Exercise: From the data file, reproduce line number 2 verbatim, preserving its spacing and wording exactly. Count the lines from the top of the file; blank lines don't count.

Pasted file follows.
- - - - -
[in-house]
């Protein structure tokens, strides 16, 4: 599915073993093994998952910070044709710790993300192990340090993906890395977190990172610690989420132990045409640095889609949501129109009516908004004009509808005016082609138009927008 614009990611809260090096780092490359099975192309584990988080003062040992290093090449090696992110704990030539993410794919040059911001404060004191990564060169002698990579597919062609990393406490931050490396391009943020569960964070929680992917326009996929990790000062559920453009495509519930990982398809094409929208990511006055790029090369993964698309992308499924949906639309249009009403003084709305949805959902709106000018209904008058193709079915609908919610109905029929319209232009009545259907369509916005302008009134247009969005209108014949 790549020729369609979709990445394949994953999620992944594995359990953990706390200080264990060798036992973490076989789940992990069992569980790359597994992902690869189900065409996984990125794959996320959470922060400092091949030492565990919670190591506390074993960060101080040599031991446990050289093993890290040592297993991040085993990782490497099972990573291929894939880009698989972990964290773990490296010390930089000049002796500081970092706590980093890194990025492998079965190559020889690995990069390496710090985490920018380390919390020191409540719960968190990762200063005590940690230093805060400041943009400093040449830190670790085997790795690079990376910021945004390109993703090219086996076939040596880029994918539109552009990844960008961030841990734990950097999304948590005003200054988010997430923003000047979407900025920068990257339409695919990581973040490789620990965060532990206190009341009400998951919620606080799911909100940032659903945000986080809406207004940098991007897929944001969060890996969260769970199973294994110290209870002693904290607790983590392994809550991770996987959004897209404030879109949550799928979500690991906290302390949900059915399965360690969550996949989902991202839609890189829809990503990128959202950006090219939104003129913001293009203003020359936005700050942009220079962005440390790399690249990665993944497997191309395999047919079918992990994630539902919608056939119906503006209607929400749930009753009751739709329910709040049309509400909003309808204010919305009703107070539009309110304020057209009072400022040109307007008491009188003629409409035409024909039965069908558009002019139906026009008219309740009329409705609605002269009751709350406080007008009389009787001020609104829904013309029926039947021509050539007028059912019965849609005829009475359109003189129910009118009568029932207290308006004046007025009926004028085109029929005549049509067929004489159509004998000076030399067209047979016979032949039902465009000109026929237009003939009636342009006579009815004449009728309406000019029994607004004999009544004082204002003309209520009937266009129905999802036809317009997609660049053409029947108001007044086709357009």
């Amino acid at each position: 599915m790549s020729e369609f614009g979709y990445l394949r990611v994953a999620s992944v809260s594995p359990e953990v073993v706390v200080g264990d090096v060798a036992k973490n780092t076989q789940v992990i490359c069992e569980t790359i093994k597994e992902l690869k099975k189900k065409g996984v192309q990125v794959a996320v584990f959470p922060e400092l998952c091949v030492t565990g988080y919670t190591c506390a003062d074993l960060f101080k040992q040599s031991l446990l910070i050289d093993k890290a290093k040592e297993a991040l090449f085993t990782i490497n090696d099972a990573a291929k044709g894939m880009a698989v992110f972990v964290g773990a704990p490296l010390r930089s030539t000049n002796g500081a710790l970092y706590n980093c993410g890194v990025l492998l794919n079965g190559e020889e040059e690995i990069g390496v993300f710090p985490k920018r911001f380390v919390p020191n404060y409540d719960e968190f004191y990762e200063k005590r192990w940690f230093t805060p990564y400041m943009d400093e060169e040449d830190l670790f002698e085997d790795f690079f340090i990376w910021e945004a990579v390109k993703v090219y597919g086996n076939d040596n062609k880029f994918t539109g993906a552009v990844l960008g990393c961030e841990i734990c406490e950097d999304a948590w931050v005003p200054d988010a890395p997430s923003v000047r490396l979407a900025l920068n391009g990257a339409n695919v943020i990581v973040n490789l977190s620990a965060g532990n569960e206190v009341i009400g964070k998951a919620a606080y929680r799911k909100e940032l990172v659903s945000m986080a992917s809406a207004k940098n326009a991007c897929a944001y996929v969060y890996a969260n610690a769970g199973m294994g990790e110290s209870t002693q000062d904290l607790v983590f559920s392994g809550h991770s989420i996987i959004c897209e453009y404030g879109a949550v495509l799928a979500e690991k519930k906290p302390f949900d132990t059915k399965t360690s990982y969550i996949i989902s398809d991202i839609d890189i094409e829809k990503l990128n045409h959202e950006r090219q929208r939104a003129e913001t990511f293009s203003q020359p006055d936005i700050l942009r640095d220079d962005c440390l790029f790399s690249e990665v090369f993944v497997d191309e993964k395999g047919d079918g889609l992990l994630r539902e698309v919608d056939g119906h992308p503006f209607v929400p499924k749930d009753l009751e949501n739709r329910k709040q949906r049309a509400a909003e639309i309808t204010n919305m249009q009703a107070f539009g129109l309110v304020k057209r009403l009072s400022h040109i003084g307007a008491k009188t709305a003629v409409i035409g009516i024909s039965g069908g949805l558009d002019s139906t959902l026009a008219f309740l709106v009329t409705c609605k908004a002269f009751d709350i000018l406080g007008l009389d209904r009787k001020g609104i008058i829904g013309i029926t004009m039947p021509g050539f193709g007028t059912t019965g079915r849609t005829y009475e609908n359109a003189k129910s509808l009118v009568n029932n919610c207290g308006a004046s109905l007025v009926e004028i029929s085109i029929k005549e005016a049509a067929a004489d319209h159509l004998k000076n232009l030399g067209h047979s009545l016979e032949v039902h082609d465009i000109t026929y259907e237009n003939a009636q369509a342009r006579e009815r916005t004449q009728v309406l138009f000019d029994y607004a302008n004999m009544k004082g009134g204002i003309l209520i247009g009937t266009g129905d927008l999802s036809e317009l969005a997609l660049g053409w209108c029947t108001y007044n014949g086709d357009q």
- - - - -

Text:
């Protein structure tokens, strides 16, 4: 599915073993093994998952910070044709710790993300192990340090993906890395977190990172610690989420132990045409640095889609949501129109009516908004004009509808005016082609138009927008 614009990611809260090096780092490359099975192309584990988080003062040992290093090449090696992110704990030539993410794919040059911001404060004191990564060169002698990579597919062609990393406490931050490396391009943020569960964070929680992917326009996929990790000062559920453009495509519930990982398809094409929208990511006055790029090369993964698309992308499924949906639309249009009403003084709305949805959902709106000018209904008058193709079915609908919610109905029929319209232009009545259907369509916005302008009134247009969005209108014949 790549020729369609979709990445394949994953999620992944594995359990953990706390200080264990060798036992973490076989789940992990069992569980790359597994992902690869189900065409996984990125794959996320959470922060400092091949030492565990919670190591506390074993960060101080040599031991446990050289093993890290040592297993991040085993990782490497099972990573291929894939880009698989972990964290773990490296010390930089000049002796500081970092706590980093890194990025492998079965190559020889690995990069390496710090985490920018380390919390020191409540719960968190990762200063005590940690230093805060400041943009400093040449830190670790085997790795690079990376910021945004390109993703090219086996076939040596880029994918539109552009990844960008961030841990734990950097999304948590005003200054988010997430923003000047979407900025920068990257339409695919990581973040490789620990965060532990206190009341009400998951919620606080799911909100940032659903945000986080809406207004940098991007897929944001969060890996969260769970199973294994110290209870002693904290607790983590392994809550991770996987959004897209404030879109949550799928979500690991906290302390949900059915399965360690969550996949989902991202839609890189829809990503990128959202950006090219939104003129913001293009203003020359936005700050942009220079962005440390790399690249990665993944497997191309395999047919079918992990994630539902919608056939119906503006209607929400749930009753009751739709329910709040049309509400909003309808204010919305009703107070539009309110304020057209009072400022040109307007008491009188003629409409035409024909039965069908558009002019139906026009008219309740009329409705609605002269009751709350406080007008009389009787001020609104829904013309029926039947021509050539007028059912019965849609005829009475359109003189129910009118009568029932207290308006004046007025009926004028085109029929005549049509067929004489159509004998000076030399067209047979016979032949039902465009000109026929237009003939009636342009006579009815004449009728309406000019029994607004004999009544004082204002003309209520009937266009129905999802036809317009997609660049053409029947108001007044086709357009």